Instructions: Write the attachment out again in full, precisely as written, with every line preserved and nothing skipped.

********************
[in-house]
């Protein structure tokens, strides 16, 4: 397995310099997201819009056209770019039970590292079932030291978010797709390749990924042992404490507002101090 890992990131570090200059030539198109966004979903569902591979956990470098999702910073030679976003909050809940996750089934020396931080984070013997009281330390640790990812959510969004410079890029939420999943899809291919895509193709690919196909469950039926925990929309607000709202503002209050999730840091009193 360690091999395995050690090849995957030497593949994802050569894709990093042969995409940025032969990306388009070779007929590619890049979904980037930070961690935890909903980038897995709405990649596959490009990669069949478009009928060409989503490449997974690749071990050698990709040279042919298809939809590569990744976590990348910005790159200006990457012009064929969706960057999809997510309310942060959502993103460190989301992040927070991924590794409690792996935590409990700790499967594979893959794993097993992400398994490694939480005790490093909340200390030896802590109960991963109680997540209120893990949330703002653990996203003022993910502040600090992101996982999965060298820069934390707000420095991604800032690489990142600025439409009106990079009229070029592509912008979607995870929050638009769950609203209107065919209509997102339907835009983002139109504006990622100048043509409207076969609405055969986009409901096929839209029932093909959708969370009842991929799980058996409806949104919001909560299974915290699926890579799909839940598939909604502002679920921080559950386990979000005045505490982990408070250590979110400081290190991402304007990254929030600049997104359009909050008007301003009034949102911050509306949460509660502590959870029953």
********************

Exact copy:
[in-house]
């Protein structure tokens, strides 16, 4: 397995310099997201819009056209770019039970590292079932030291978010797709390749990924042992404490507002101090 890992990131570090200059030539198109966004979903569902591979956990470098999702910073030679976003909050809940996750089934020396931080984070013997009281330390640790990812959510969004410079890029939420999943899809291919895509193709690919196909469950039926925990929309607000709202503002209050999730840091009193 360690091999395995050690090849995957030497593949994802050569894709990093042969995409940025032969990306388009070779007929590619890049979904980037930070961690935890909903980038897995709405990649596959490009990669069949478009009928060409989503490449997974690749071990050698990709040279042919298809939809590569990744976590990348910005790159200006990457012009064929969706960057999809997510309310942060959502993103460190989301992040927070991924590794409690792996935590409990700790499967594979893959794993097993992400398994490694939480005790490093909340200390030896802590109960991963109680997540209120893990949330703002653990996203003022993910502040600090992101996982999965060298820069934390707000420095991604800032690489990142600025439409009106990079009229070029592509912008979607995870929050638009769950609203209107065919209509997102339907835009983002139109504006990622100048043509409207076969609405055969986009409901096929839209029932093909959708969370009842991929799980058996409806949104919001909560299974915290699926890579799909839940598939909604502002679920921080559950386990979000005045505490982990408070250590979110400081290190991402304007990254929030600049997104359009909050008007301003009034949102911050509306949460509660502590959870029953």